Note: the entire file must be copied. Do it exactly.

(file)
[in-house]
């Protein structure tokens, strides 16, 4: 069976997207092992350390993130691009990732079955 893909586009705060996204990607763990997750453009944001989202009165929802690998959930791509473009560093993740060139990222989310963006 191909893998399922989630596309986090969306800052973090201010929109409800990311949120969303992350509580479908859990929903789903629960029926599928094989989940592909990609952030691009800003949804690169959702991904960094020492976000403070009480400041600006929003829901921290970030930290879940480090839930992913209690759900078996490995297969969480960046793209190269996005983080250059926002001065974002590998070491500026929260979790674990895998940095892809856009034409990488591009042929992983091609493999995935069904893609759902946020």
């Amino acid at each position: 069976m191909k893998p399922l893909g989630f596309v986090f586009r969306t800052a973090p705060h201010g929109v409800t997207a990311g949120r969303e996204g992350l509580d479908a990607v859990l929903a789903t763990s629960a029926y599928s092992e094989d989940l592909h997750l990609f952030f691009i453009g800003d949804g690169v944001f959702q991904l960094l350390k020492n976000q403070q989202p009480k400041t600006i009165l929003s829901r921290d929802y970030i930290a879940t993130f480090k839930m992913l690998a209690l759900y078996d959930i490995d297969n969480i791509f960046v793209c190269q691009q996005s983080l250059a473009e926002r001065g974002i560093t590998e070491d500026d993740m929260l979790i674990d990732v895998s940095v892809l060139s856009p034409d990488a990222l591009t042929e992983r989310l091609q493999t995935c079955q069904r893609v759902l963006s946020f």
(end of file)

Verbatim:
[in-house]
């Protein structure tokens, strides 16, 4: 069976997207092992350390993130691009990732079955 893909586009705060996204990607763990997750453009944001989202009165929802690998959930791509473009560093993740060139990222989310963006 191909893998399922989630596309986090969306800052973090201010929109409800990311949120969303992350509580479908859990929903789903629960029926599928094989989940592909990609952030691009800003949804690169959702991904960094020492976000403070009480400041600006929003829901921290970030930290879940480090839930992913209690759900078996490995297969969480960046793209190269996005983080250059926002001065974002590998070491500026929260979790674990895998940095892809856009034409990488591009042929992983091609493999995935069904893609759902946020």
């Amino acid at each position: 069976m191909k893998p399922l893909g989630f596309v986090f586009r969306t800052a973090p705060h201010g929109v409800t997207a990311g949120r969303e996204g992350l509580d479908a990607v859990l929903a789903t763990s629960a029926y599928s092992e094989d989940l592909h997750l990609f952030f691009i453009g800003d949804g690169v944001f959702q991904l960094l350390k020492n976000q403070q989202p009480k400041t600006i009165l929003s829901r921290d929802y970030i930290a879940t993130f480090k839930m992913l690998a209690l759900y078996d959930i490995d297969n969480i791509f960046v793209c190269q691009q996005s983080l250059a473009e926002r001065g974002i560093t590998e070491d500026d993740m929260l979790i674990d990732v895998s940095v892809l060139s856009p034409d990488a990222l591009t042929e992983r989310l091609q493999t995935c079955q069904r893609v759902l963006s946020f």